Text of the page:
A German cancer clinic has been accused of using a British mother it failed to cure as ‘marketing material’.
The Hallwang Private Oncology Clinic, near the town of Freudenstadt, was discussed on BBC Two’s Victoria Derbyshire programme this morning.
The clinic has a video of British woman, Gemma Nuttall, in the ovarian cancer testimonials section of its website, despite the fact she died last year.
Ms Nuttall hit headlines when Hollywood actress Kate Winslet helped her to raise £300,000 for last-ditch treatment for her illness at the German clinic.
After treatment at the Hallwang, Ms Nuttall’s cancer returned in her spine and she died in October last year, but the website still has her story on its website.
Gemma Nuttall, 29, left behind her four-year-old daughter, Penelope, when she died in October – she had turned down NHS chemotherapy while she was pregnant so she could give birth to the healthy girl
The Hallwang Private Oncology Clinic has Gemma Nuttall’s story under its ovarian cancer testimonials section online, despite the fact the mother died in October last year
Ms Nuttall’s mother, Helen Sproates, told the Victoria Derbyshire programme: ‘When people do pass away they should be taken down and not used as marketing material.
‘To use them in a positive manner, which is the only way it can be described as, to promote their story and get more people to go is absolutely wrong.’
This morning the website had two videos of Ms Nuttall but no mention of her death.
Instead there is an outdated section saying: ‘Please take a look at this video reporting on one of our young patients, Gemma! She has also started a petition for life -saving treatment on the NHS. She is still missing votes!’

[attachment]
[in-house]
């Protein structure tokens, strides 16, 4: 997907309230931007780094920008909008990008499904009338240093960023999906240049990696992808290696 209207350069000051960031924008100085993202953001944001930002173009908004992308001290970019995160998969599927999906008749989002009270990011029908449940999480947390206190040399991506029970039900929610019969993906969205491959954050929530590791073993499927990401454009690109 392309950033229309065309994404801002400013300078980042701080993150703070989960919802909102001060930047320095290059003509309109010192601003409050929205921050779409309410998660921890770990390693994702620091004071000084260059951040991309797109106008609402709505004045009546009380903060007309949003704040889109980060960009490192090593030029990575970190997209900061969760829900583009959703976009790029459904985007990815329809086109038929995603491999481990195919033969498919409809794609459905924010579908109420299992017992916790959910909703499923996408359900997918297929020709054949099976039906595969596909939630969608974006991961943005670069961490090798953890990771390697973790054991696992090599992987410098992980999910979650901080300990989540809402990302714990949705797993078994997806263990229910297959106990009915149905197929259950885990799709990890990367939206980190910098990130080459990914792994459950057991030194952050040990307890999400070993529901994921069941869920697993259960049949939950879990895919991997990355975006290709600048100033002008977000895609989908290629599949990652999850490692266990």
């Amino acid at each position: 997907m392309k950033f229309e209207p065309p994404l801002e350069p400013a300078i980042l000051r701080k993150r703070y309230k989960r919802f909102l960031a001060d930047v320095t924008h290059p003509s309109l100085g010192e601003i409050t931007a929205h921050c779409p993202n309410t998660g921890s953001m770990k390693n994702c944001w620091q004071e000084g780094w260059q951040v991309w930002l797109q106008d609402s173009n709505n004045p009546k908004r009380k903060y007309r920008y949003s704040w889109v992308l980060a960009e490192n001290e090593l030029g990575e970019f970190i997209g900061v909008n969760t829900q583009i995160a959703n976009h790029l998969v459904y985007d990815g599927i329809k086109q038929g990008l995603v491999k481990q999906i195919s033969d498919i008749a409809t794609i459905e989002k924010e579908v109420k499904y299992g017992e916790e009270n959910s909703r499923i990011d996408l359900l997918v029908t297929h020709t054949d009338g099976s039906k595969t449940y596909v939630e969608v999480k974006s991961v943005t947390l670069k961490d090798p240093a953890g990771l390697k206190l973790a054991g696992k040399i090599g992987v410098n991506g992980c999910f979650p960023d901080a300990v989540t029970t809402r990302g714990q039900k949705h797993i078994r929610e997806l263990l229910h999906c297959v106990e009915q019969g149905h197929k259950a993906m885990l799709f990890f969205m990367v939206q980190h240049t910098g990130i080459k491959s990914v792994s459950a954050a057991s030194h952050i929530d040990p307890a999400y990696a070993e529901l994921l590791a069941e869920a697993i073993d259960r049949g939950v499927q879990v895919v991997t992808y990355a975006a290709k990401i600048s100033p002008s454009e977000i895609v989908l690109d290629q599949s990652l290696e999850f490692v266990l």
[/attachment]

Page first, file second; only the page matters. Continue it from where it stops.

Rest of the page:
Ms Nuttall found out she had cancer while pregnant with her daughter in 2013, Penelope, but turned down chemotherapy to avoid harming her child.
Penelope, who was four when her mother died, was born healthy in 2014 and Ms Nuttall started treatment after her birth.
Surgeons cut out the ovarian tumour at the same time as they delivered Penelope by caeserean section.
Six weeks later Ms Nuttall returned to the hospital for a check-up but was told she had cervical cancer, so had to endure chemotherapy and radiotherapy for that.
Then, in a killer blow, Ms Nuttall was told after her cervical cancer had gone that she had stage four, incurable tumours in her brain and lungs.
She and her family managed to raise hundreds of thousands of pounds to try last-ditch experimental treatment at the Hallwang and, although her condition improved for a while, the cancer returned and proved fatal.
When Ms Nuttall died five months ago, Kate Winslet said she was heartbroken and attended the funeral in Accrington, Lancashire.
After Ms Nuttall’s death, Winslet told MailOnline: ‘Gemma was such a beacon of strength and fought this battle so incredibly hard, with grace and dignity throughout.
‘It was a privilege for me to be let into her life for a brief time and to try and help.
‘The most heartbreaking part is that the immunotherapy truly worked, but very sadly only for a brief while, in Gemma’s case.
‘Of course we all believed the cancer had gone forever. My heart breaks for her mum Helen and her daughter Penelope. They have lost a wonderful mother and daughter.’
Kate Winslet leaves the crematorium in Accrington, Lancashire, while her husband Ned Rocknroll holds her hand after a service for Gemma Nuttall, whose cancer treatment the Hollywood actress helped to pay for
Ms Nuttall had, with the support of Hollywood actress Kate Winslet, raised more than £300,000 to be treated at the clinic, but her cancer returned in her spine and killed her
Gemma Nuttall’s mother, Helen Sproates, spoke on the Victoria Derbyshire programme and said it is ‘absolutely wrong’ to use her dead daughter’s story as ‘marketing material’
The Victoria Derbyshire programme also raised scepticism about the clinic’s treatments and results.